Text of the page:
|7/21/18 A park near Hall of Justice, Porto|
|7/21/18 A collection of building tops sketched during|
the final sketchwalk
At the Barcelona and Paraty symposiums, I opted for full workshop passes, which enabled me to take as many as four workshops (sometimes two per day). Although I benefited from all that I learned, the experience was exhausting, and I sometimes felt overwhelmed by learning too many new ideas at once. After Manchester’s even more exhausting (though ultimately more fulfilling) experience of being a symposium correspondent, I decided to be completely unstructured the following year in Chicago with a simple sketcher’s pass, which included no workshops at all. It was fun and relaxing, though I sometimes envied other participants who spoke with excitement about the workshops they’d taken.
This year in Porto, I opted for the basic pass, which gave me two workshops and a demo – an ideal balance between structure and flexibility. In addition to the formal benefits that we registered for, we could choose from optional activities, including several sketchwalks, when we weren’t occupied with the formal benefits. I chose sketchwalks at Ponte Luis I Bridge, Sao Bento train station, the Virtudes area and, of course, the huge final sketchwalk in a large square surrounded by dozens of astounding buildings.
|7/20/18 Buskers at the Ribeira|
At every symposium I’ve attended, I’ve experienced a certain tension: the pull between wanting to sketch as much as possible and wanting to visit with as many people as possible – new people I’ve met and especially those I am reunited with only once a year. Porto was no different; in fact, with each successive symposium, I find the pull toward visiting with other participants to be stronger because each year I meet more people, adding to the number that I want to reunite with. The wide-open format of the sketchwalks gave me opportunities to run into or actively look for people I wanted to see while also being in superbly sketch-worthy locations.
Looking around at each sketchwalk venue, I marveled at how many people were sketching together – sometimes almost literally shoulder to shoulder. It’s thrilling to see how much Urban Sketchers has grown over the years, including symposium attendance (more than 800 participated in Porto; at previous symposiums, attendance average was about 500). But I’m also ambivalent about that growth. This year in particular, I found it more difficult to find people at the necessarily larger venues. In the evenings when I had time to catch up on social media, I kept seeing posts indicating that people I knew were somewhere in Porto, yet I never saw them in person.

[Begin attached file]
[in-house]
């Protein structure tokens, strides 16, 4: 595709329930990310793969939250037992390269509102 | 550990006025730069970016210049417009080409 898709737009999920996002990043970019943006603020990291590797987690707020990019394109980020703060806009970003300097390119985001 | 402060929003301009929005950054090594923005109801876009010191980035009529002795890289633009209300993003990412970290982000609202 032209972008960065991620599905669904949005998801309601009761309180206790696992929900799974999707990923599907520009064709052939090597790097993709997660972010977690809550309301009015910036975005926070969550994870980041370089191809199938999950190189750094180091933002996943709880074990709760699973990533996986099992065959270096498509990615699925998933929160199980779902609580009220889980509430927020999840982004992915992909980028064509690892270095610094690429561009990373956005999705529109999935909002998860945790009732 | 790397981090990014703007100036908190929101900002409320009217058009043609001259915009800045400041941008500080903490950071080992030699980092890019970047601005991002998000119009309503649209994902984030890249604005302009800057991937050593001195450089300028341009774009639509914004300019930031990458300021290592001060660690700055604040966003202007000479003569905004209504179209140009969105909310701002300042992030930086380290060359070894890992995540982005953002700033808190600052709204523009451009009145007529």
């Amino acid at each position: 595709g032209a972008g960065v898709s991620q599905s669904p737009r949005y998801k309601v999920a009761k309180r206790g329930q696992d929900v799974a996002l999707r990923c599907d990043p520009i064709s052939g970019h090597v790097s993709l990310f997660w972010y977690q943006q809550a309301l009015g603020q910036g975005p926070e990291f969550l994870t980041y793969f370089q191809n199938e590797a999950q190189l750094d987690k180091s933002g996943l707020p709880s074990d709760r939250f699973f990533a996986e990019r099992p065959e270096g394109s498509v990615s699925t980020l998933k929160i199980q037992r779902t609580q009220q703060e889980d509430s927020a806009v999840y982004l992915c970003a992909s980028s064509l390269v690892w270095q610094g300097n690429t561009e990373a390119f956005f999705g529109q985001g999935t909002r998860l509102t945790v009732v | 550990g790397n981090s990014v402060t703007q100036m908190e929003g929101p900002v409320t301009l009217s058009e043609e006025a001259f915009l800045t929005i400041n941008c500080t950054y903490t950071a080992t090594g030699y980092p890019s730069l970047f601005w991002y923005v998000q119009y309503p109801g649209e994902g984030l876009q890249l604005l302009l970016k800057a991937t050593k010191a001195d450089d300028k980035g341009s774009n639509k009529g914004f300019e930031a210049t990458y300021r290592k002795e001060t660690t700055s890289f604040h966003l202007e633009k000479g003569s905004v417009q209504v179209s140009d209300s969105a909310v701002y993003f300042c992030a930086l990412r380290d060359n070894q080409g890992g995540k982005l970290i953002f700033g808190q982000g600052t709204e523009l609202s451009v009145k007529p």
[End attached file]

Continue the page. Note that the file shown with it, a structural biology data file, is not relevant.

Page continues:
On the other hand, I was delighted by serendipitous encounters with blog readers and other followers whom I didn’t know at all until they spotted me and came to tell me that they appreciate my blog. It’s probably one of the most gratifying aspects of the symposium – meeting people in person that I have otherwise known only online, or meeting people who are quietly reading my blog, previously unknown to me.
|7/20/18 Dom Pedro IV monument in Praca da Liberdade and |
Sao Bento station behind it
To increase socializing opportunities, I attended drink/eat & draws in the Ribeira area as much as I could stay awake for! The partying and continual conversations are difficult for an introvert like me. Ultimately, though, after all the ink has dried and the sketchbook pages have been scanned, my fondest memories of the symposium are always about the people I saw and will look forward to seeing again at future symposiums.
I am always grateful for the many USk volunteers who work hard all year to make each symposium possible. This year, I also appreciate the local Porto hosts and the Portuguese people in general, who were so gracious, welcoming and enthusiastic.
|7/18/18 drink & draw|
|7/19/18 USk President Amber Sausen bursts into song to get |
our attention for the morning meeting.
|7/18/18 Porto buildings|
|7/19/18 drink & draw|
|7/19/18 Torre do Clerigos|
|7/21/18 Musicus Ensemble performing at the closing reception|
|Final sketchwalk in the town hall square|
|Sketchwalk at Sao Bento train station filled with tiled walls|
|Sketchwalk at Vertudes|
|Following very competitive bidding, I won this spectacular drawing by Eduardo Bajzek in the silent auction!|
|Mike Daikubara and Kumi Matsukawa|
|Jane Wingfield and Sue Heston (among the 800!)|
|Javier De Blas and Greg|
|Lapin and Natalie Taylor (and me, photo-bombing my own photo as usual)|
|Paulo Mendes, one of our extraordinary symposium correspondents!|
|Shiho Nakaza and Liz Steel|
|More drinkin' and drawin'!|
|800 strong at the final sketchwalk and group photo|
|Can you find me?|
|I'm right there (in the red shirt)!|
|Next year: Amsterdam!|